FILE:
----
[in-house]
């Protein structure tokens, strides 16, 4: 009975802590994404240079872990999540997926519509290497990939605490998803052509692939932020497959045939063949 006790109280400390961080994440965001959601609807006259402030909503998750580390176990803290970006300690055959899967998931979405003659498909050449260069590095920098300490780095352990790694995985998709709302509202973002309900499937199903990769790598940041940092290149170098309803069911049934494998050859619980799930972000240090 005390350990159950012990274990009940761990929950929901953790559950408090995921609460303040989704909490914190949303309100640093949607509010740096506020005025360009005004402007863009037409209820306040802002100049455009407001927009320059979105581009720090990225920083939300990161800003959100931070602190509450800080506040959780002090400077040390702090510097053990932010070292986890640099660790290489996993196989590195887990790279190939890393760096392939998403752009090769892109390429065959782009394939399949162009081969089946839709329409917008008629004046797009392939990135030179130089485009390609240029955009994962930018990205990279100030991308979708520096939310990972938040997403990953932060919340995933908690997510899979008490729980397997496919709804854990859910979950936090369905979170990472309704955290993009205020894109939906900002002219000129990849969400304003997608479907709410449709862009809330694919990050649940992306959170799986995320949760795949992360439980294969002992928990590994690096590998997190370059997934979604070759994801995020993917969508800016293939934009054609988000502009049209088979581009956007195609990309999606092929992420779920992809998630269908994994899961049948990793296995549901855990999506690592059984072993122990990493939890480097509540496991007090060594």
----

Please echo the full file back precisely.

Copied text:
[in-house]
């Protein structure tokens, strides 16, 4: 009975802590994404240079872990999540997926519509290497990939605490998803052509692939932020497959045939063949 006790109280400390961080994440965001959601609807006259402030909503998750580390176990803290970006300690055959899967998931979405003659498909050449260069590095920098300490780095352990790694995985998709709302509202973002309900499937199903990769790598940041940092290149170098309803069911049934494998050859619980799930972000240090 005390350990159950012990274990009940761990929950929901953790559950408090995921609460303040989704909490914190949303309100640093949607509010740096506020005025360009005004402007863009037409209820306040802002100049455009407001927009320059979105581009720090990225920083939300990161800003959100931070602190509450800080506040959780002090400077040390702090510097053990932010070292986890640099660790290489996993196989590195887990790279190939890393760096392939998403752009090769892109390429065959782009394939399949162009081969089946839709329409917008008629004046797009392939990135030179130089485009390609240029955009994962930018990205990279100030991308979708520096939310990972938040997403990953932060919340995933908690997510899979008490729980397997496919709804854990859910979950936090369905979170990472309704955290993009205020894109939906900002002219000129990849969400304003997608479907709410449709862009809330694919990050649940992306959170799986995320949760795949992360439980294969002992928990590994690096590998997190370059997934979604070759994801995020993917969508800016293939934009054609988000502009049209088979581009956007195609990309999606092929992420779920992809998630269908994994899961049948990793296995549901855990999506690592059984072993122990990493939890480097509540496991007090060594």